Why Measure Your Food? When?
It is common knowledge that the way to get the most out of your fitness and workouts is to make a plan based on your goals and what works for you, a few variables like your athletic history and such, and then record the results.
The same is true for nutrition.
Based on your goals, your activity level, your food preferences, cooking experience, resources available and timeline, you can make a plan for your nutrition. This doesn’t need to be a super in depth and highly calculated plan (and is often best to not go that route unless you’re a highly elite professional athlete), and can be mostly based on intuition with some guidelines such as:
- Every meal includes vegetables (or is the ideal plate)
- Minimizing processed foods to 3-5x per week
- Drink water with every meal
- Having a protein shake with carbs after workouts
- Eating until you’re satisfied, not stuffed full
- Avoiding snacks
Making these adjustments for most people lead to better health and performance, depending on where you’re at with your nutrition game. Without measuring, this is called “intuitive eating”, and is an important skill to develop with nutrition and health. Why?
- To build a better connection with your body
- Develop your awareness around food and stress
- Keep things low key and relatively low stress with nutrition, focusing on what matters most first
So, why measure your food? One word:
Gainzz. Yep, two z’s.
But, if you start measuring your food for the wrong reasons and without the proper foundation, you get one word:
Problemsss. Yep, three s’s.
What foundation should you have before measuring your food? Well, you should be able to avoid food as an emotional coping mechanism, and you should be able to eat the ideal plate in every meal with relative ease. You should be able to easily avoid drinking your calories, and your life stress should feel like a choice, not like it’s out of control. Basically, food should feel like a choice. If it doesn’t, and you feel like things happen to you rather than for you or you take them on yourself, then you should address those first.
Why Measure My Food? No, Really? Why?
Ok so really, measuring your food isn’t super easy, purely from a sustainability standpoint. It’s also not a place that we generally want to “live” forever. Measuring your food, when done properly, allows you to limit your intake so that you don’t have a bunch of excess that goes to storage and turns into excess body fat. This means that you can achieve:
- A higher and faster metabolism
- A leaner physique
- A healthier and higher performing athletic body
- More daily energy
- Better sleep
How To Measure Your Food
There are SO many ways to measure your food. You can track the amount of macronutrients that you’re taking in (aka macros), you can use a super high tech scale to weigh and measure every ounce and gram of food you take in and of specific types of food, timing “perfectly” with your workouts and recovery time, all while wearing two smart watches that track your recovery in every way possible! GAINZZ!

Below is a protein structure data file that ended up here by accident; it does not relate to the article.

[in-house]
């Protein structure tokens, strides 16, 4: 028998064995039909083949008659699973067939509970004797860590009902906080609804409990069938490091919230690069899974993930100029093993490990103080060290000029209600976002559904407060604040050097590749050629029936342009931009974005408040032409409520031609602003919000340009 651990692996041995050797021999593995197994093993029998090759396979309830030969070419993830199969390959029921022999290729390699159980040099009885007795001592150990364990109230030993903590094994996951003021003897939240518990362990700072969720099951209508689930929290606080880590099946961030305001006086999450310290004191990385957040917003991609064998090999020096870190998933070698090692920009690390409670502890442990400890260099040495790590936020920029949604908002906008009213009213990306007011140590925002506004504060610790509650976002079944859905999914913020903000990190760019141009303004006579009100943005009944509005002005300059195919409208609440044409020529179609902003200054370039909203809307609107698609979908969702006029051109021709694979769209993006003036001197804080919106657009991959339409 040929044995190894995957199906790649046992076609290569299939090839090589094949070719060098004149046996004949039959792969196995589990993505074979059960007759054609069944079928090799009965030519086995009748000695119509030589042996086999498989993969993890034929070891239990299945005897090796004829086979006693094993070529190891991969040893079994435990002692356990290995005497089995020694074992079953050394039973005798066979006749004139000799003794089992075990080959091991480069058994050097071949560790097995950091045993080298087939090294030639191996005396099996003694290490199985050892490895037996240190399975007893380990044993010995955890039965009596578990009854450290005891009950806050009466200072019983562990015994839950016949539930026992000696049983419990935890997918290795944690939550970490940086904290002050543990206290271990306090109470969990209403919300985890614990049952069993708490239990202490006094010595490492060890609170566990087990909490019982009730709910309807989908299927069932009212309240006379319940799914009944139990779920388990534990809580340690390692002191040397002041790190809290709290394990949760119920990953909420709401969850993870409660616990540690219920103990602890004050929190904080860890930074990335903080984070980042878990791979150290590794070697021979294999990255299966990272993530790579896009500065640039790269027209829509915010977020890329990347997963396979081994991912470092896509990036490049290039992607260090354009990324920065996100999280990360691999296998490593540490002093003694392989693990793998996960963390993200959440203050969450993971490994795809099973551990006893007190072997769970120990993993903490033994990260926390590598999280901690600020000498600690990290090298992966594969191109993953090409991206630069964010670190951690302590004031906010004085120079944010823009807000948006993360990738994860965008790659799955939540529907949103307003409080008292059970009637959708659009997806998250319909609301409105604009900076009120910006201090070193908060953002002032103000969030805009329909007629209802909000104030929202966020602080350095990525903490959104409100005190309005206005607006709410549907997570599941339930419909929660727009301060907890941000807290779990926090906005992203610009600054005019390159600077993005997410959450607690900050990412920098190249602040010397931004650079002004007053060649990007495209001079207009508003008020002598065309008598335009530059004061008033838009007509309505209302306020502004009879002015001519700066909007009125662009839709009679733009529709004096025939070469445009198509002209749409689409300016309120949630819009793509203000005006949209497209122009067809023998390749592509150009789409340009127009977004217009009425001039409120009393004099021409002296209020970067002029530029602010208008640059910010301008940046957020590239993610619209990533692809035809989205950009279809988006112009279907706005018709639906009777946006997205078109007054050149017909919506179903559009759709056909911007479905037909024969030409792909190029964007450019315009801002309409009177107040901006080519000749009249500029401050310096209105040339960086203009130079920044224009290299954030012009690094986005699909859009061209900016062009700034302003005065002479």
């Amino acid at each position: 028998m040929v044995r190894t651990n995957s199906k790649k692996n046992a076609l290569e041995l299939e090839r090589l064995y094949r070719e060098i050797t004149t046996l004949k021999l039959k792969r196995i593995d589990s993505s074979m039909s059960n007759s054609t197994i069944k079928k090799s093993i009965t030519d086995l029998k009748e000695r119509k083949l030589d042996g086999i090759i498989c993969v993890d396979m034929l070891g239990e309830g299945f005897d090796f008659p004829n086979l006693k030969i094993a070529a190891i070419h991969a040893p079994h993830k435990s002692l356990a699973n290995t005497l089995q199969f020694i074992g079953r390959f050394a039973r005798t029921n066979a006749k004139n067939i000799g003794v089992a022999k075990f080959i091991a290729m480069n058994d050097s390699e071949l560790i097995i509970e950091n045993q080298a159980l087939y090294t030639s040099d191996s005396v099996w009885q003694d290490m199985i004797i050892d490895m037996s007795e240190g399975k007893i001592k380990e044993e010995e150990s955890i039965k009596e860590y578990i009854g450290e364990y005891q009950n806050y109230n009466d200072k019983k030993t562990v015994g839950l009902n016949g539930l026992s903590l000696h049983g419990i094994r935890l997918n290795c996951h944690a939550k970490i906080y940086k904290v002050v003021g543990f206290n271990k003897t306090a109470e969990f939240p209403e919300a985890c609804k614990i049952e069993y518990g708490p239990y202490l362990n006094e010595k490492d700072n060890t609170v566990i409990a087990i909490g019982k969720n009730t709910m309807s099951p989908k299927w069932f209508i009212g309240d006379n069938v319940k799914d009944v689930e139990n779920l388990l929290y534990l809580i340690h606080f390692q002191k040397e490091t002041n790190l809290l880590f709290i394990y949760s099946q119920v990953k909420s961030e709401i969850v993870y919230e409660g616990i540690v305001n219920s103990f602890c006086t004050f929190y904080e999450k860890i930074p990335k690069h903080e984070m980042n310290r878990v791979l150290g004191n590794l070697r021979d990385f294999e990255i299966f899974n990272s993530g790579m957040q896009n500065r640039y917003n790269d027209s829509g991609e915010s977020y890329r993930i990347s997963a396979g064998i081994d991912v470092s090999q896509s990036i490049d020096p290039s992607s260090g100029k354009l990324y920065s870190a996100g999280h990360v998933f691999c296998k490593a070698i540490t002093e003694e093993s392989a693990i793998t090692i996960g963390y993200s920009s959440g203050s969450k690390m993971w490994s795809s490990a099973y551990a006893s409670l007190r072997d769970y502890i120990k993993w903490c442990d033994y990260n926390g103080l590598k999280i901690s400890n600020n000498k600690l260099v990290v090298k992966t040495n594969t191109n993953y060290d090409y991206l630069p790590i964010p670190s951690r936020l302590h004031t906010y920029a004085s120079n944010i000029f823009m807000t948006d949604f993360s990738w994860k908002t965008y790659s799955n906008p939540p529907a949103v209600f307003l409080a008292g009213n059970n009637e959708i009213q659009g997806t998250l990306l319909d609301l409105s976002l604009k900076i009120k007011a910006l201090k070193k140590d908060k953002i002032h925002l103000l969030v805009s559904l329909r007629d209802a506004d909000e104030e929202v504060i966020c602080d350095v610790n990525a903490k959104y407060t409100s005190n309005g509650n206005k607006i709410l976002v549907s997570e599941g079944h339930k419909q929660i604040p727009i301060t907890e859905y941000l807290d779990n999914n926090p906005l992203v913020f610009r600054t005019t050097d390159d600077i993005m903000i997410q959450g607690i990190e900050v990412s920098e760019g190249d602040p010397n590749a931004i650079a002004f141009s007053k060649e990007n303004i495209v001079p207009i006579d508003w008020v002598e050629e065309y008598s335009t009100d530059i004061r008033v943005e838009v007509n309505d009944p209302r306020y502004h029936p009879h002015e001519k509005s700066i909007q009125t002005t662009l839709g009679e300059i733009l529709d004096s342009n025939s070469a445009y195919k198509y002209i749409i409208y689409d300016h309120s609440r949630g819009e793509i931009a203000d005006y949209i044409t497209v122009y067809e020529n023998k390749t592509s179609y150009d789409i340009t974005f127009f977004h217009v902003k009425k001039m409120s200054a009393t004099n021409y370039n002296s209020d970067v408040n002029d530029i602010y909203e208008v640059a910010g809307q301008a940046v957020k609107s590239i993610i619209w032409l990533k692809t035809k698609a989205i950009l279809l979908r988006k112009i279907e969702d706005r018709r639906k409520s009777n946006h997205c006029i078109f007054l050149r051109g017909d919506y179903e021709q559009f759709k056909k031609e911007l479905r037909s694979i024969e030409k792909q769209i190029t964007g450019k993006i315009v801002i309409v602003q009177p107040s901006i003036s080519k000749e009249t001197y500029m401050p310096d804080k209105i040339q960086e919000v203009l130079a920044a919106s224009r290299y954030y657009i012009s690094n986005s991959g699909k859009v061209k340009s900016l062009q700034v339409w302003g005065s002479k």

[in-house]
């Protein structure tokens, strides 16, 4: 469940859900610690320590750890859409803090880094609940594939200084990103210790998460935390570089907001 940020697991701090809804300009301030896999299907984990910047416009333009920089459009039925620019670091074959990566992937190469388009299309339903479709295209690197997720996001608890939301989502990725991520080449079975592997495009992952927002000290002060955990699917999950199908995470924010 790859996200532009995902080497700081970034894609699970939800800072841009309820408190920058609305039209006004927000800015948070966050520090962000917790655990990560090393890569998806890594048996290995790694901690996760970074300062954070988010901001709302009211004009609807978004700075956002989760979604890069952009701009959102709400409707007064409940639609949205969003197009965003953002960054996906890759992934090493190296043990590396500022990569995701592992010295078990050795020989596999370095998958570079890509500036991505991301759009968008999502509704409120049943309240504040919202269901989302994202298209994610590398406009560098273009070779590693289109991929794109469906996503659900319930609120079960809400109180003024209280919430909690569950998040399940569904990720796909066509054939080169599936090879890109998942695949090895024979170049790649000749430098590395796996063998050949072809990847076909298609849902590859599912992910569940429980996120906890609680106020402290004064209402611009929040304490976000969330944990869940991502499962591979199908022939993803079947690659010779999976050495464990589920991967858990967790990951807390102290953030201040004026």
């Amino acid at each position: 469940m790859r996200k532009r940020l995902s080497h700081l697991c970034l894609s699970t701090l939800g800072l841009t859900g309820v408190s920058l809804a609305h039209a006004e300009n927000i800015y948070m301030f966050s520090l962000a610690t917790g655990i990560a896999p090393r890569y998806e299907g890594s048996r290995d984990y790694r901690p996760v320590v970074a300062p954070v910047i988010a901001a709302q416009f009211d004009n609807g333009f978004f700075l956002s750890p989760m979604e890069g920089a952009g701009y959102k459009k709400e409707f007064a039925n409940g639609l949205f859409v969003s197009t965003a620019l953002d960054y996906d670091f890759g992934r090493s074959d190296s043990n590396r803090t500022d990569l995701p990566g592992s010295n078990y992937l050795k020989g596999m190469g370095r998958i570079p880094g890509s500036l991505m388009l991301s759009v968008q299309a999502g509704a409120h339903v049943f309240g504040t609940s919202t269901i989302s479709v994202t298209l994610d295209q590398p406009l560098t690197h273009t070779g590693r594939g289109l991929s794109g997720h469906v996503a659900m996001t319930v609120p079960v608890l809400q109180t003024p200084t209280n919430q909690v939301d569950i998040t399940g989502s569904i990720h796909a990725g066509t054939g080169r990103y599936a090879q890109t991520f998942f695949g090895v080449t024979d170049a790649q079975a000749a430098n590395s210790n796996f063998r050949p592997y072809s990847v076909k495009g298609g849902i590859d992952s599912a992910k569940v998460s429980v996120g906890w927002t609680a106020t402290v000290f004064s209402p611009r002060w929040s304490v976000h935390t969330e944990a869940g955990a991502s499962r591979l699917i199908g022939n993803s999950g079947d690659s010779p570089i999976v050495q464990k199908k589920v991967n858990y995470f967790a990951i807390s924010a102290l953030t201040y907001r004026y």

You can also start by using your hands. It may seem less cool, but it’s all about sustainability here – you don’t want the excuse that you couldn’t fit your food scale in your pocket on your way to dinner with friends. Your hands are always with you! Full disclosure, all of my nutrition clients start with hand measurements. They’re actually highly customizable, and do the job just fine. No form of measurement is 100% accurate, and you just need one that creates change. If you follow it 100% and the rate of change isn’t to your liking, you can make it more complicated and “level up” if you’d like.
The hand measurements go as follows, with pictures just below for a visual: a palm of protein, a fistful of vegetables, a cupped hand of dense carbohydrates (starch, fruit), and a thumb of fat.
Variables With Measuring Your Food
These hand measurements are made in a relative balance of each other, not necessarily for every person. For most active men, you’ll want about 2-3 palms of PRO, 2-3 fists of veggies, 2-3 cupped hands of CHO, and 3-5 thumbs of FAT per meal. For most active women, you’ll want 1-2 palms for PRO, 1-2 fists of veggies, 1-2 cupped hands of CHO, and 2-3 thumbs of FAT per meal. Again, generally speaking for a person who is generally active and eats 3 times per day. Generally.
For the macro breakdown, a palm of PRO/cupped hand of CHO is approx. 20-30 g CHO, and a thumb of FAT is 7-12 g FAT.
What Should I Do Next?
The first thing that you should do is to make sure you have the foundations to measure your food regularly. If you feel like you’re on top of things and you can handle it, consult a certified nutrition coach to get some specific measurements for yourself to work with and go from there!